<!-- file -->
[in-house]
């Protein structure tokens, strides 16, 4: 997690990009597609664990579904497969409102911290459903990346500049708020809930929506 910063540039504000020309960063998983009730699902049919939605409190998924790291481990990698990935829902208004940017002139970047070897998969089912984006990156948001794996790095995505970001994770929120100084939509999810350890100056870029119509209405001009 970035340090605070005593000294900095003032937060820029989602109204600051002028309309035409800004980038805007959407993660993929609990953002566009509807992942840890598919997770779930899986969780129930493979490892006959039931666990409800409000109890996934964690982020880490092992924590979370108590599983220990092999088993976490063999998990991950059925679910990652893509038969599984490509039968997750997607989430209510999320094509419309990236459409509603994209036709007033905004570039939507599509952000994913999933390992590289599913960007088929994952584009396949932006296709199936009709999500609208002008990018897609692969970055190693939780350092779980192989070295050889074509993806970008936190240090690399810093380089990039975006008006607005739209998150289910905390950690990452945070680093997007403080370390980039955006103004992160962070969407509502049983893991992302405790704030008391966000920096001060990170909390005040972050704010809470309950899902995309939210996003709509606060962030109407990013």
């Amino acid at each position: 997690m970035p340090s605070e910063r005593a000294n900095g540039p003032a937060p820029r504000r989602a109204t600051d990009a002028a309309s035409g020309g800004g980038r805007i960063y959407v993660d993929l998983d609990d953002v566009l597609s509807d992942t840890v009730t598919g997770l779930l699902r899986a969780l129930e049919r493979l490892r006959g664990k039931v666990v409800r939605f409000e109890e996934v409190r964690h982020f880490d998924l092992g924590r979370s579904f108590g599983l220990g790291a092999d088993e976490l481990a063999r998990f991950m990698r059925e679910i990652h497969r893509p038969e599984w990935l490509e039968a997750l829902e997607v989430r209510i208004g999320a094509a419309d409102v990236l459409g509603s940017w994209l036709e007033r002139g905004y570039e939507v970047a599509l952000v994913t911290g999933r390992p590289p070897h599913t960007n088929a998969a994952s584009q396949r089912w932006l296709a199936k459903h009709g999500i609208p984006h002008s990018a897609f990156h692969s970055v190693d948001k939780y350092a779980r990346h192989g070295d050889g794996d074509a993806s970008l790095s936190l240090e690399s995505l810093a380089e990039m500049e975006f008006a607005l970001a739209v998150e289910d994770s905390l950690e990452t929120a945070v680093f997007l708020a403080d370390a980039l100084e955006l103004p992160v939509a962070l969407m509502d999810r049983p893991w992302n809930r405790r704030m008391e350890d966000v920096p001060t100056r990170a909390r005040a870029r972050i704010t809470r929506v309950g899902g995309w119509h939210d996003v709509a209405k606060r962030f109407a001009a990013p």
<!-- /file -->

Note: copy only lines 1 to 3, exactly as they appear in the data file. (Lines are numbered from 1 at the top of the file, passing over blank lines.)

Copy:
[in-house]
């Protein structure tokens, strides 16, 4: 997690990009597609664990579904497969409102911290459903990346500049708020809930929506 910063540039504000020309960063998983009730699902049919939605409190998924790291481990990698990935829902208004940017002139970047070897998969089912984006990156948001794996790095995505970001994770929120100084939509999810350890100056870029119509209405001009 970035340090605070005593000294900095003032937060820029989602109204600051002028309309035409800004980038805007959407993660993929609990953002566009509807992942840890598919997770779930899986969780129930493979490892006959039931666990409800409000109890996934964690982020880490092992924590979370108590599983220990092999088993976490063999998990991950059925679910990652893509038969599984490509039968997750997607989430209510999320094509419309990236459409509603994209036709007033905004570039939507599509952000994913999933390992590289599913960007088929994952584009396949932006296709199936009709999500609208002008990018897609692969970055190693939780350092779980192989070295050889074509993806970008936190240090690399810093380089990039975006008006607005739209998150289910905390950690990452945070680093997007403080370390980039955006103004992160962070969407509502049983893991992302405790704030008391966000920096001060990170909390005040972050704010809470309950899902995309939210996003709509606060962030109407990013």
């Amino acid at each position: 997690m970035p340090s605070e910063r005593a000294n900095g540039p003032a937060p820029r504000r989602a109204t600051d990009a002028a309309s035409g020309g800004g980038r805007i960063y959407v993660d993929l998983d609990d953002v566009l597609s509807d992942t840890v009730t598919g997770l779930l699902r899986a969780l129930e049919r493979l490892r006959g664990k039931v666990v409800r939605f409000e109890e996934v409190r964690h982020f880490d998924l092992g924590r979370s579904f108590g599983l220990g790291a092999d088993e976490l481990a063999r998990f991950m990698r059925e679910i990652h497969r893509p038969e599984w990935l490509e039968a997750l829902e997607v989430r209510i208004g999320a094509a419309d409102v990236l459409g509603s940017w994209l036709e007033r002139g905004y570039e939507v970047a599509l952000v994913t911290g999933r390992p590289p070897h599913t960007n088929a998969a994952s584009q396949r089912w932006l296709a199936k459903h009709g999500i609208p984006h002008s990018a897609f990156h692969s970055v190693d948001k939780y350092a779980r990346h192989g070295d050889g794996d074509a993806s970008l790095s936190l240090e690399s995505l810093a380089e990039m500049e975006f008006a607005l970001a739209v998150e289910d994770s905390l950690e990452t929120a945070v680093f997007l708020a403080d370390a980039l100084e955006l103004p992160v939509a962070l969407m509502d999810r049983p893991w992302n809930r405790r704030m008391e350890d966000v920096p001060t100056r990170a909390r005040a870029r972050i704010t809470r929506v309950g899902g995309w119509h939210d996003v709509a209405k606060r962030f109407a001009a990013p």